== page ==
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Compilers can be configured to generate extra information with the executable and/or libraries that aid debugging. With this extra information, your debugger can show the original source code and variable names amongst other things. Unfortunately, this debugging information take up a lot of space on the system. Considering that they are hardly ever used ...


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Stuff in /usr/local usually supersedes stuff in /usr, so I'm a bit confused as to why you would install libraries there to have a "a nice custom distro", but then not want to compile against them. Those are the libraries the system will use actually use. Anyway, man pkg-config claims the base search path: is libdir/pkgconfig:datadir/pkgconfig where ...


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It seems I haven't removed the older version of GDAL. How should I do that? Attempting make uninstall is a reasonable option, if you have kept the sources, which is good practice if you are doing local installs. A simple alternative is to remove all files relating to this library, both old and new and then reinstall the new one. However, I have to ...


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The file libgdal.a will only be used when you link ogrinfo against it without the use of shared libraries. If ogrinfo was linked that way (not using shared libraries), you would not get the error, as the library (version 1.11) would be part of the executable. What you should try is run sudo ldconfig after compiling and installing the new version of gdal, ...


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You could simply copy the headers provided in your /usr/include path. No? Obviously don't forget to link the library when you compile your sources. I tried and it works like a charm!


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In general, ./configure && make && make install without any parameters sticks everything under /usr/local, which would place foo.pc in /usr/local/lib/pkgconfig/foo.pc To make use of this, you'd need to do basically PKG_CONFIG_PATH=/usr/local/lib/pkgconfig:${PKG_CONFIG_PATH} pkg-config --cflags foo, or, compile in this manner: ./configure ...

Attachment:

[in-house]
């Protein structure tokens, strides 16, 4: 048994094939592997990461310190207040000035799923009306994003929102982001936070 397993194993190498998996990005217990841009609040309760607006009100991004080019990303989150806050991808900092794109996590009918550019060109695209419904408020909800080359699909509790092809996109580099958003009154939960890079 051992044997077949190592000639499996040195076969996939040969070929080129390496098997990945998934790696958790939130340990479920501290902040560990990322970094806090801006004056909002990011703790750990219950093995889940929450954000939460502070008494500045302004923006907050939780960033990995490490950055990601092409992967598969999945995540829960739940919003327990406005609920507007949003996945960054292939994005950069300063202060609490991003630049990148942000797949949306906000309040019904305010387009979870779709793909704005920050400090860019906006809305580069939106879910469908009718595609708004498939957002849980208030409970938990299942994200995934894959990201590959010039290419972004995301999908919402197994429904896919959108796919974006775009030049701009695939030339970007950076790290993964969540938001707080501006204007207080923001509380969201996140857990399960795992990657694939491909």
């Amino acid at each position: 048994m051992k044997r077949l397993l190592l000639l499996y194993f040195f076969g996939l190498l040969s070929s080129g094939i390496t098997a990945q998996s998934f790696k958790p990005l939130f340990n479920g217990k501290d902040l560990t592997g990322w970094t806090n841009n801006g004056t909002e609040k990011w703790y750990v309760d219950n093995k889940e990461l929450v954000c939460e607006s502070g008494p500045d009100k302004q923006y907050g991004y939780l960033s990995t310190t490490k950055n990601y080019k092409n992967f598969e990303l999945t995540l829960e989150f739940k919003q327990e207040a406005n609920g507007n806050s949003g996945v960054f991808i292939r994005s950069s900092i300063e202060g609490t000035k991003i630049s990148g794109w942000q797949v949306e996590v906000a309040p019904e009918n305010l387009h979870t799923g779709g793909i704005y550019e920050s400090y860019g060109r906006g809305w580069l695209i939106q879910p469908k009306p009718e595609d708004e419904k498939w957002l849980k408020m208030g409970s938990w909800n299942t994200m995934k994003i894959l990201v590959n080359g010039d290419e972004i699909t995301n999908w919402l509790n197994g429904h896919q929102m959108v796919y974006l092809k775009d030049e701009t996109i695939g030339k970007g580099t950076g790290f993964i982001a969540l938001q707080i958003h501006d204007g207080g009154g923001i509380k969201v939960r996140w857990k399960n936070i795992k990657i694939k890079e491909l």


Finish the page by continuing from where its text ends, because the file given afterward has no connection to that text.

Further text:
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You need to verify $PATH and $LD_LIBRARY_PATH environment variables. make sure they are point to correct version of ffmpeg and does not include older version if LD_LIBRARY_PATH is not already setup then try this : LD_LIBRARY_PATH=$LD_LIBRARY_PATH:/usr/local/lib ffmpeg


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You can refer to the official page: https://www.kernel.org/pub/linux/libs/uclibc/Glibc_vs_uClibc_Differences.txt


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lib fun are compiler supported while syscall are OS supported Libcall are specific while syscall are generic, like getc a lib fun can access only one char at a time not string or word by word, but open a syscall can used to open text file ,binary file and many more types of files.


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What exact command do you use to build executable of your program? You need to tell g++ about additional directories with project-specific headers and libraries. If you have libcurlcpp.a copied into $proj_home/lib and libcurlcpp.h copied into $proj_home/hdr this will be something like: $ g++ your_program.cpp -Ihdr -Llib -lcurlcpp -static -o ...



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